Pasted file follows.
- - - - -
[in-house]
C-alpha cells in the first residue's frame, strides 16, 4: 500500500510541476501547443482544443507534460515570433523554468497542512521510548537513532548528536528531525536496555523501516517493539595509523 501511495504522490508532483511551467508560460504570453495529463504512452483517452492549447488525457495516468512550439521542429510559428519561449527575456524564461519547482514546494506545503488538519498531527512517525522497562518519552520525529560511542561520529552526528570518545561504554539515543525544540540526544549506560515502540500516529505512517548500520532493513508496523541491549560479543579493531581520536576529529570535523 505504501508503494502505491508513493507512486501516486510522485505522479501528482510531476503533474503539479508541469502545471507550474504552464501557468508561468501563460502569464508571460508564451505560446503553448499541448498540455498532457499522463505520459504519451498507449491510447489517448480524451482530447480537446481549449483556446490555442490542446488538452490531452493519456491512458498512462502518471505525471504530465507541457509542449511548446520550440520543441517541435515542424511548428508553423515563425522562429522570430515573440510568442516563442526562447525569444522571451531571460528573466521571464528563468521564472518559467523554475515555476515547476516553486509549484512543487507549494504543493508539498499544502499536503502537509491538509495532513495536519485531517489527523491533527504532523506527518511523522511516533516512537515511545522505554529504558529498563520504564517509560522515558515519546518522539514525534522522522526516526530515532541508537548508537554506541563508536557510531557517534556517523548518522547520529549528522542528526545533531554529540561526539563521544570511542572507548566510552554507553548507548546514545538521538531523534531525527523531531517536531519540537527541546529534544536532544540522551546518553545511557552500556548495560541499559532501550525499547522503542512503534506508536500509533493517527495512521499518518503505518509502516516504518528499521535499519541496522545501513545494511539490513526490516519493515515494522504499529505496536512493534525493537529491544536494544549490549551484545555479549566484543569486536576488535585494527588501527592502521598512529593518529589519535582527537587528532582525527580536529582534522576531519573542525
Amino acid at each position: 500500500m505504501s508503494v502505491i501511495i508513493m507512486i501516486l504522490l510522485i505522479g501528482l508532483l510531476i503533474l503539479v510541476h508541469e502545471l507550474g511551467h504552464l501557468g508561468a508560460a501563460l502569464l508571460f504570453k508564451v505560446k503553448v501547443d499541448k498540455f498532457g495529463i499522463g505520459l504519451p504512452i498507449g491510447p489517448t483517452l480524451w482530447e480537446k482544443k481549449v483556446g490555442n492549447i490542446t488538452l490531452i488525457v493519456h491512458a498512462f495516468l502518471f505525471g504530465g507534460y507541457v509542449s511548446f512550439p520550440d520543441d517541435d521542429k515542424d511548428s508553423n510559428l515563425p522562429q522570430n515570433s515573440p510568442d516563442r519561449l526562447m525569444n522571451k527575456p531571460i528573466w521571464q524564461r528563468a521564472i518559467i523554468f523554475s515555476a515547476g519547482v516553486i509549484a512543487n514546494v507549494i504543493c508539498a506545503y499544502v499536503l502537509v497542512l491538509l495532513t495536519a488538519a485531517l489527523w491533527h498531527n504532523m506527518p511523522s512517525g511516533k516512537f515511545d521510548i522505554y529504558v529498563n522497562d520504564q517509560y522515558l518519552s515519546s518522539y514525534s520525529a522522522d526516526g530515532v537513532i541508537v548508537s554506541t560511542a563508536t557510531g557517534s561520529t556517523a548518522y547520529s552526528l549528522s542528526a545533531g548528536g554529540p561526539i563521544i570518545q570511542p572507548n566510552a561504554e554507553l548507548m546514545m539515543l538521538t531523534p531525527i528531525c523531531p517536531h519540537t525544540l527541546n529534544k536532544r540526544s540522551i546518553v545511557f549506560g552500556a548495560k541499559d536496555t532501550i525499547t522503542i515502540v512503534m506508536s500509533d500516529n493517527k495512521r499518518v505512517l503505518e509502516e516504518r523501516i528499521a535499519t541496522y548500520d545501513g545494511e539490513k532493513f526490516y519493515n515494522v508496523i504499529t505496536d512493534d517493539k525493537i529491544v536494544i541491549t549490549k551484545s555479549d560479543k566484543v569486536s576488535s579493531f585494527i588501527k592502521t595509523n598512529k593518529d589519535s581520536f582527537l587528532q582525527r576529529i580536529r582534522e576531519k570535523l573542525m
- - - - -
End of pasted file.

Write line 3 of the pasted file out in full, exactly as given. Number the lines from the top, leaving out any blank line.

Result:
Amino acid at each position: 500500500m505504501s508503494v502505491i501511495i508513493m507512486i501516486l504522490l510522485i505522479g501528482l508532483l510531476i503533474l503539479v510541476h508541469e502545471l507550474g511551467h504552464l501557468g508561468a508560460a501563460l502569464l508571460f504570453k508564451v505560446k503553448v501547443d499541448k498540455f498532457g495529463i499522463g505520459l504519451p504512452i498507449g491510447p489517448t483517452l480524451w482530447e480537446k482544443k481549449v483556446g490555442n492549447i490542446t488538452l490531452i488525457v493519456h491512458a498512462f495516468l502518471f505525471g504530465g507534460y507541457v509542449s511548446f512550439p520550440d520543441d517541435d521542429k515542424d511548428s508553423n510559428l515563425p522562429q522570430n515570433s515573440p510568442d516563442r519561449l526562447m525569444n522571451k527575456p531571460i528573466w521571464q524564461r528563468a521564472i518559467i523554468f523554475s515555476a515547476g519547482v516553486i509549484a512543487n514546494v507549494i504543493c508539498a506545503y499544502v499536503l502537509v497542512l491538509l495532513t495536519a488538519a485531517l489527523w491533527h498531527n504532523m506527518p511523522s512517525g511516533k516512537f515511545d521510548i522505554y529504558v529498563n522497562d520504564q517509560y522515558l518519552s515519546s518522539y514525534s520525529a522522522d526516526g530515532v537513532i541508537v548508537s554506541t560511542a563508536t557510531g557517534s561520529t556517523a548518522y547520529s552526528l549528522s542528526a545533531g548528536g554529540p561526539i563521544i570518545q570511542p572507548n566510552a561504554e554507553l548507548m546514545m539515543l538521538t531523534p531525527i528531525c523531531p517536531h519540537t525544540l527541546n529534544k536532544r540526544s540522551i546518553v545511557f549506560g552500556a548495560k541499559d536496555t532501550i525499547t522503542i515502540v512503534m506508536s500509533d500516529n493517527k495512521r499518518v505512517l503505518e509502516e516504518r523501516i528499521a535499519t541496522y548500520d545501513g545494511e539490513k532493513f526490516y519493515n515494522v508496523i504499529t505496536d512493534d517493539k525493537i529491544v536494544i541491549t549490549k551484545s555479549d560479543k566484543v569486536s576488535s579493531f585494527i588501527k592502521t595509523n598512529k593518529d589519535s581520536f582527537l587528532q582525527r576529529i580536529r582534522e576531519k570535523l573542525m